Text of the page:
10 programming languages that could shake up IT

By Neil McAllister, InfoWorld |  Software, Ceylon, Dart

The answer is that, as powerful and versatile as the current crop of languages may be, no single syntax is ideally suited for every purpose. What's more, programming itself is constantly evolving. The rise of multicore CPUs, cloud computing, mobility, and distributed architectures have created new challenges for developers. Adding support for the latest features, paradigms, and patterns to existing languages -- especially popular ones -- can be prohibitively difficult. Sometimes the best answer is to start from scratch.

Here, then, is a look at 10 cutting-edge programming languages, each of which approaches the art of software development from a fresh perspective, tackling a specific problem or a unique shortcoming of today's more popular languages. Some are mature projects, while others are in the early stages of development. Some are likely to remain obscure, but any one of them could become the breakthrough tool that changes programming for years to come -- at least, until the next batch of new languages arrives.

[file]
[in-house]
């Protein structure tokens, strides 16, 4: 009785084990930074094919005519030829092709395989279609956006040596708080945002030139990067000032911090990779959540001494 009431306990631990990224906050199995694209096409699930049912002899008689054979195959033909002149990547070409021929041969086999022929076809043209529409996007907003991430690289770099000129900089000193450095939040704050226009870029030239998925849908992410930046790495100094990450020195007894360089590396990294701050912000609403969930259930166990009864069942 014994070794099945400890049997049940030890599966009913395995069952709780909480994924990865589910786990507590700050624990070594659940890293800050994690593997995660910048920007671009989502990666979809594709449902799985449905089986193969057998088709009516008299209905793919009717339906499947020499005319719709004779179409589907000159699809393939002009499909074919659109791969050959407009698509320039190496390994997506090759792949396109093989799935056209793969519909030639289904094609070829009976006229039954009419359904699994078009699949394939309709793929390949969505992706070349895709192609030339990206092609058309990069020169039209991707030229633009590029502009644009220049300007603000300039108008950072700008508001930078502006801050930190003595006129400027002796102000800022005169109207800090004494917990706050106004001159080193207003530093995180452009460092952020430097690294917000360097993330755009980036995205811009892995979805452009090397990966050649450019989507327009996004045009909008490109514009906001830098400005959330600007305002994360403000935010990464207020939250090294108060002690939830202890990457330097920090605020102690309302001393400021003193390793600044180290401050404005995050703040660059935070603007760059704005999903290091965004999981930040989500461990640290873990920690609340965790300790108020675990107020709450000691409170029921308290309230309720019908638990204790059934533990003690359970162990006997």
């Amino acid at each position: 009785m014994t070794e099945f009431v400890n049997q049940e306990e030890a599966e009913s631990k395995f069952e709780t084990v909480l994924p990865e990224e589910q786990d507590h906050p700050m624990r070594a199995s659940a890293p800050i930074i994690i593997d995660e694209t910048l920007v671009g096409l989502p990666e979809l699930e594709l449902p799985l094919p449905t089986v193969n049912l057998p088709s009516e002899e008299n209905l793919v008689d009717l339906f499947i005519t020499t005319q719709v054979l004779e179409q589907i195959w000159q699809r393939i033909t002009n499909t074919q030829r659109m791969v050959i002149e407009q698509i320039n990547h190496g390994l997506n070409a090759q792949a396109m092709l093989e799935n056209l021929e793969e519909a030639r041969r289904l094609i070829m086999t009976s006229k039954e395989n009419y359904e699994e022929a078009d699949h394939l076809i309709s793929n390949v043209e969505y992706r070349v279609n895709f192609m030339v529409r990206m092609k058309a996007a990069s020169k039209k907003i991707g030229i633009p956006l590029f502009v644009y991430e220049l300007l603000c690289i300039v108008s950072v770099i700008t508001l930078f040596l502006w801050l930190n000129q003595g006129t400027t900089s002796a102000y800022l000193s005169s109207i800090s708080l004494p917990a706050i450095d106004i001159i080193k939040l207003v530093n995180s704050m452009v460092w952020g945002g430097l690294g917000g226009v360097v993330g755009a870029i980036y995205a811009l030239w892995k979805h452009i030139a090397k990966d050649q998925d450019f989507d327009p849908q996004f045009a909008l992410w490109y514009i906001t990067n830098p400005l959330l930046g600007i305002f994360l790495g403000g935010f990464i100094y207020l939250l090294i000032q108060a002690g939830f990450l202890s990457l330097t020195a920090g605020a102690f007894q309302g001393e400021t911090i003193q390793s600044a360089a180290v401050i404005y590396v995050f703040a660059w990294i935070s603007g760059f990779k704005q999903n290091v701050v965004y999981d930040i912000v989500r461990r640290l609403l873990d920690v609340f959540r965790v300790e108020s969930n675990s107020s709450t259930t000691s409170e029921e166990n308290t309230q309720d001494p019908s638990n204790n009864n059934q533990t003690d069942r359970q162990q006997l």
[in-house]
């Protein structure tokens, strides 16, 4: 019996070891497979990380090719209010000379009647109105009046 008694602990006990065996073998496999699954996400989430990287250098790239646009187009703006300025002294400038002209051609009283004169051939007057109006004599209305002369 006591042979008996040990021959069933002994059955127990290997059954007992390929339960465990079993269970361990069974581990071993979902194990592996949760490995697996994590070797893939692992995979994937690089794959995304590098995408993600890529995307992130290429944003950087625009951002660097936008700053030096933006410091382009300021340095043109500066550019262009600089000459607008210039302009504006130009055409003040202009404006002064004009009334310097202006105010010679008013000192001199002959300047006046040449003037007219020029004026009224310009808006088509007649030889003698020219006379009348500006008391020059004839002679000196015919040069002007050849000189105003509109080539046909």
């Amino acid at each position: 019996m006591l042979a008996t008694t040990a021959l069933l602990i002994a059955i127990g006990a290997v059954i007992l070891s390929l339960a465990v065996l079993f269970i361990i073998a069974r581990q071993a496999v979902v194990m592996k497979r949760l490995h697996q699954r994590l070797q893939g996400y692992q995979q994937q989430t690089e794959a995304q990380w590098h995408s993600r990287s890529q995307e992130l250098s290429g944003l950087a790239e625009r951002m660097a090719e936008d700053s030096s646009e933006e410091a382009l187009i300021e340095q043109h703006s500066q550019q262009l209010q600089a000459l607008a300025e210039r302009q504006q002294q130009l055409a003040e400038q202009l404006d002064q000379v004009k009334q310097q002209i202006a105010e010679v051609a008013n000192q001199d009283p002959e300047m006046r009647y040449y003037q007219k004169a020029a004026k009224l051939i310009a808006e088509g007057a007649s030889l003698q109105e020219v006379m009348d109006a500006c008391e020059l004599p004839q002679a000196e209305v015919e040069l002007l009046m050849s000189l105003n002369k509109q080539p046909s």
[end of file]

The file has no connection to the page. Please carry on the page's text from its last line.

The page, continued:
Experimental programming language No. 1: Dart

JavaScript is fine for adding basic interactivity to Web pages, but when your Web applications swell to thousands of lines of code, its weaknesses quickly become apparent. That's why Google created Dart, a language it hopes will become the new vernacular of Web programming.

Like JavaScript, Dart uses C-like syntax and keywords. One significant difference, however, is that while JavaScript is a prototype-based language, objects in Dart are defined using classes and interfaces, as in C++ or Java. Dart also allows programmers to optionally declare variables with static types. The idea is that Dart should be as familiar, dynamic, and fluid as JavaScript, yet allow developers to write code that is faster, easier to maintain, and less susceptible to subtle bugs.


Originally published on InfoWorld |  Click here to read the original story.
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